I sympathise very much with Deputies like Deputy Costello, who have shown themselves in the past to be, and who are obviously still interested in our activities abroad, in speaking as they have spoken here, about getting our people to take a keen interest in what is happening abroad. I wonder whether the Deputy is not wrong in thinking that they do not already take a very keen interest. I think that is the difference between us—that I believe the people of our country read the newspapers very carefully and keep in touch in the main with external affairs. We might have in our Department certain confidential information from day to day as to present tendencies, and so on, but these, as a rule, develop in a very short time; and though we might have a certain amount of advance information, the fact is that in a very short time it becomes information which everybody has. The position in connection with a Vote like this is that the majority of our people, and certainly Deputies, know very nearly as much about what has happened abroad over a period. We may know what is just about to happen, or what is just happening at the moment, but the fact is that things reveal themselves in a very short time, with the result that the information we may have a little in advance becomes information which everybody has. That is really one of the difficulties about making any useful statement in introducing this Vote.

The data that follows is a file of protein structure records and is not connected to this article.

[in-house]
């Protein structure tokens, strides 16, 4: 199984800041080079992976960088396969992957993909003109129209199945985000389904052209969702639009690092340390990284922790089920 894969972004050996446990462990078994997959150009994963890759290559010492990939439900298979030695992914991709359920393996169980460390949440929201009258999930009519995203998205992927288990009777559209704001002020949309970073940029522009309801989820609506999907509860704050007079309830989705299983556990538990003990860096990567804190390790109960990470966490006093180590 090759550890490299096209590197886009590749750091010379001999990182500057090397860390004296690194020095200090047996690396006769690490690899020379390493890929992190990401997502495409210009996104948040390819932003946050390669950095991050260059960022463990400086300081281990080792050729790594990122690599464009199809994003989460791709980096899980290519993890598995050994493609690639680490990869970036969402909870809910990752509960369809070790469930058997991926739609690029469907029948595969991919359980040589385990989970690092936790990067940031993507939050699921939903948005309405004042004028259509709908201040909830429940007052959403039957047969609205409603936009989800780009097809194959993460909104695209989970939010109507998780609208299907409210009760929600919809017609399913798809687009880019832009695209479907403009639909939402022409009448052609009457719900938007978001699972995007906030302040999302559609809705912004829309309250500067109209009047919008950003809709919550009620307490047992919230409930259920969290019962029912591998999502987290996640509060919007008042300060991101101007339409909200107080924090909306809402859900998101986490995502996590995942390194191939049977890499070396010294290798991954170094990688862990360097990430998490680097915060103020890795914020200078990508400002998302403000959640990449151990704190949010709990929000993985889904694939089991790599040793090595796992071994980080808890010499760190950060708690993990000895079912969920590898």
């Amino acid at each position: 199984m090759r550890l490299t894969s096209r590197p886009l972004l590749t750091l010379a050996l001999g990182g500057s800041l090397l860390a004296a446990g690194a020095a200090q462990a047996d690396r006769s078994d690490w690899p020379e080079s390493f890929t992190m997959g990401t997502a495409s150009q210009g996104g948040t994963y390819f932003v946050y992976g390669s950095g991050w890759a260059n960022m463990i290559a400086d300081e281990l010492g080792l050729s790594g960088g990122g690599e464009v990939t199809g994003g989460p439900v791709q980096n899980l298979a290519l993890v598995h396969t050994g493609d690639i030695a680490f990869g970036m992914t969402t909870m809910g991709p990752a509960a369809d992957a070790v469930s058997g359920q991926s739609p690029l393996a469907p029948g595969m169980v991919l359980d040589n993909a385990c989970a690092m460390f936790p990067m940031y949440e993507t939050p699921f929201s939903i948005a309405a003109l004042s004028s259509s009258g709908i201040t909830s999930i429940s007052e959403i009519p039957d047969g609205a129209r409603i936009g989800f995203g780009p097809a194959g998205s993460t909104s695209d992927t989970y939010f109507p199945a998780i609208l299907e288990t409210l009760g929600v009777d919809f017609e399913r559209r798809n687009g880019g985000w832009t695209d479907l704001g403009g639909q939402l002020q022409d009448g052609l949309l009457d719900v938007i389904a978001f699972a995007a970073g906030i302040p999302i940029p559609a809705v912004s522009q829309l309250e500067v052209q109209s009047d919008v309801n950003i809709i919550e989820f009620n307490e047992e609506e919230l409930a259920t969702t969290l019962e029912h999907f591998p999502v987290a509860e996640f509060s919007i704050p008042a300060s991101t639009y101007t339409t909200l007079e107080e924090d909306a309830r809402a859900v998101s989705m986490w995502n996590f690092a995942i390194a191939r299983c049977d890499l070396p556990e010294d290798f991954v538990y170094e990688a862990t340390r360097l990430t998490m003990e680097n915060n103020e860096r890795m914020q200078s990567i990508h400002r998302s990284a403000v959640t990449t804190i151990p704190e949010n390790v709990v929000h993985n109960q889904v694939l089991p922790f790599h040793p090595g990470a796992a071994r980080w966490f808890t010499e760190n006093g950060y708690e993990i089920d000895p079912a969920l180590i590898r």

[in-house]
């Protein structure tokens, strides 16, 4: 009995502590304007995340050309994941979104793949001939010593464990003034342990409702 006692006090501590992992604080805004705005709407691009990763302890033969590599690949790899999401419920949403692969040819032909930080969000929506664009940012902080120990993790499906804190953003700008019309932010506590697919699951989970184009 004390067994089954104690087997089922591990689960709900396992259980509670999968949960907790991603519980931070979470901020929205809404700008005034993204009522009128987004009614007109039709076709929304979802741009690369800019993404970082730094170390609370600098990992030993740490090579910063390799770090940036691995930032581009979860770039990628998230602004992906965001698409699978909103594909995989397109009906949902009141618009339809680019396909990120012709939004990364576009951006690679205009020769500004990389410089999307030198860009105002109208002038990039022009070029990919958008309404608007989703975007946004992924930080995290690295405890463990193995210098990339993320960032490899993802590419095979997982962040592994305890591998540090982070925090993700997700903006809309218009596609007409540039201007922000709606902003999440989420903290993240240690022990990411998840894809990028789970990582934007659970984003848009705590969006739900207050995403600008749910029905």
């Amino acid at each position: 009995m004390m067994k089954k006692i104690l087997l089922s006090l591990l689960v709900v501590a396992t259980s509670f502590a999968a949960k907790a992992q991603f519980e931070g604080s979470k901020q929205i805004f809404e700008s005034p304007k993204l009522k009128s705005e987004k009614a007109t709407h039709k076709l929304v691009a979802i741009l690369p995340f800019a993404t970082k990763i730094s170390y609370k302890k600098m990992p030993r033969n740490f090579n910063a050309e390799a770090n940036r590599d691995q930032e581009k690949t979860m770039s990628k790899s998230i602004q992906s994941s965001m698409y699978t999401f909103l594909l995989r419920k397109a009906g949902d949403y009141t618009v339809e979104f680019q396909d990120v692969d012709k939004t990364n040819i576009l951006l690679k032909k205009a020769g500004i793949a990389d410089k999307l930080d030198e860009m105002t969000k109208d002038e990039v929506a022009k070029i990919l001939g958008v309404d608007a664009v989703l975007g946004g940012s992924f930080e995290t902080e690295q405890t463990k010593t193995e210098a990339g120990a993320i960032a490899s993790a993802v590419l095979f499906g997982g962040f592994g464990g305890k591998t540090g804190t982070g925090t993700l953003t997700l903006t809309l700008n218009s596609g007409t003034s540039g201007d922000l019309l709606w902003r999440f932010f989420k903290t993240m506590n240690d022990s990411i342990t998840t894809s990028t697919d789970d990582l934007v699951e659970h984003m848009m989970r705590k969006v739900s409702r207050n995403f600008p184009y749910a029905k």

We are asked to publish a report of what we have done at the League of Nations during the year. The fact is that the League's publications are in the Library and are available for Deputies who want to study them; and whenever there is any major activity in the League it is very fully reported in the Press. Does the Deputy want me to go back and publish a special report of the speeches I have made? That would be simply a waste of money and they would not be read by anybody except somebody who wants to refer to them for the purpose of quoting or misquoting them. If that is the position, they have the report of the League itself to which they can refer. So that I do not think any useful purpose would be served in presenting a report here containing the activities of the League, which are already published in the League's own publications and are available to Deputies, and the major part of which is published to the community at large through the Press.
As to our general attitude there, the difference between Deputy Costello and myself in the matter is clearly that I am somewhat more of a realist than he is. I have measured the amount of influence that we can exercise in the League. I do not want to minimise it in any way. I think that we have been playing our part and that there is a certain amount that we can do in conjunction with other States, which are similarly detached and have not special axes to grind, in preserving the peace of the world; that we have done and are doing a great deal. But I am not so foolish as to imagine that, when you have practices against air-raids to-day on the Continent and to-morrow in Great Britain, and so on, when Governments are in a mood like that, there is much use in a smaller nation trying to counsel them to peace. The only way I can see in which peace can be preserved at the moment is by having such a feeling against war that Governments before seeking the way of war will try genuinely the way of peace, realising what war under the new conditions will mean.